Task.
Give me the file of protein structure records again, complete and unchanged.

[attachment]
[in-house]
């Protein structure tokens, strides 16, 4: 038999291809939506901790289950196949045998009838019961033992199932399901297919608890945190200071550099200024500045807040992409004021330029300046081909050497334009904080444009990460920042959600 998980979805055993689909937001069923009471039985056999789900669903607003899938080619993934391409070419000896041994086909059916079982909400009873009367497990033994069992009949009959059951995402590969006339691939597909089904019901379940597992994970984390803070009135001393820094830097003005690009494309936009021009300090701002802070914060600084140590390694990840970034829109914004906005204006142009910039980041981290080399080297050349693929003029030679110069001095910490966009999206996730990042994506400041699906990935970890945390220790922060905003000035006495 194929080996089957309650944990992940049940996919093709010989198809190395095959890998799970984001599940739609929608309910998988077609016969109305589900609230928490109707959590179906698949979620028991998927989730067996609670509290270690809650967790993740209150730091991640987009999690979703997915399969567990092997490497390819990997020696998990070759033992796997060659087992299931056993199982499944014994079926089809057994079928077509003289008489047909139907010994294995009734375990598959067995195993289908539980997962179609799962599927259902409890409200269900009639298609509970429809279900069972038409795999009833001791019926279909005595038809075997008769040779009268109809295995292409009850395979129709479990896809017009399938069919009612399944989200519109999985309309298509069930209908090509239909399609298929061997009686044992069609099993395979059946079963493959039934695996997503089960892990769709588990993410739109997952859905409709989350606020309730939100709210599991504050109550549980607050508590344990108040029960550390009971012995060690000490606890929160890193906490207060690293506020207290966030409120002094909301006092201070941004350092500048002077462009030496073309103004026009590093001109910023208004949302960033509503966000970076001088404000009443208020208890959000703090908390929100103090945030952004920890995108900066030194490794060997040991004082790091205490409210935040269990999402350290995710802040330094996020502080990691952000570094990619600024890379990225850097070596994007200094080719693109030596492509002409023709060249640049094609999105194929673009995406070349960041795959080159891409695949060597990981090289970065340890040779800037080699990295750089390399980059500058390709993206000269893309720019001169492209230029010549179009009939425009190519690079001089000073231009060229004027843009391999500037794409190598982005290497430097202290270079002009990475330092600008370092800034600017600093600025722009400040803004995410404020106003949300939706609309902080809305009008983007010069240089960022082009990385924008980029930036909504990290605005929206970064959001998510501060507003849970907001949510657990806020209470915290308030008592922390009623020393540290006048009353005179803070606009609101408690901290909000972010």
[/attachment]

[in-house]
């Protein structure tokens, strides 16, 4: 038999291809939506901790289950196949045998009838019961033992199932399901297919608890945190200071550099200024500045807040992409004021330029300046081909050497334009904080444009990460920042959600 998980979805055993689909937001069923009471039985056999789900669903607003899938080619993934391409070419000896041994086909059916079982909400009873009367497990033994069992009949009959059951995402590969006339691939597909089904019901379940597992994970984390803070009135001393820094830097003005690009494309936009021009300090701002802070914060600084140590390694990840970034829109914004906005204006142009910039980041981290080399080297050349693929003029030679110069001095910490966009999206996730990042994506400041699906990935970890945390220790922060905003000035006495 194929080996089957309650944990992940049940996919093709010989198809190395095959890998799970984001599940739609929608309910998988077609016969109305589900609230928490109707959590179906698949979620028991998927989730067996609670509290270690809650967790993740209150730091991640987009999690979703997915399969567990092997490497390819990997020696998990070759033992796997060659087992299931056993199982499944014994079926089809057994079928077509003289008489047909139907010994294995009734375990598959067995195993289908539980997962179609799962599927259902409890409200269900009639298609509970429809279900069972038409795999009833001791019926279909005595038809075997008769040779009268109809295995292409009850395979129709479990896809017009399938069919009612399944989200519109999985309309298509069930209908090509239909399609298929061997009686044992069609099993395979059946079963493959039934695996997503089960892990769709588990993410739109997952859905409709989350606020309730939100709210599991504050109550549980607050508590344990108040029960550390009971012995060690000490606890929160890193906490207060690293506020207290966030409120002094909301006092201070941004350092500048002077462009030496073309103004026009590093001109910023208004949302960033509503966000970076001088404000009443208020208890959000703090908390929100103090945030952004920890995108900066030194490794060997040991004082790091205490409210935040269990999402350290995710802040330094996020502080990691952000570094990619600024890379990225850097070596994007200094080719693109030596492509002409023709060249640049094609999105194929673009995406070349960041795959080159891409695949060597990981090289970065340890040779800037080699990295750089390399980059500058390709993206000269893309720019001169492209230029010549179009009939425009190519690079001089000073231009060229004027843009391999500037794409190598982005290497430097202290270079002009990475330092600008370092800034600017600093600025722009400040803004995410404020106003949300939706609309902080809305009008983007010069240089960022082009990385924008980029930036909504990290605005929206970064959001998510501060507003849970907001949510657990806020209470915290308030008592922390009623020393540290006048009353005179803070606009609101408690901290909000972010």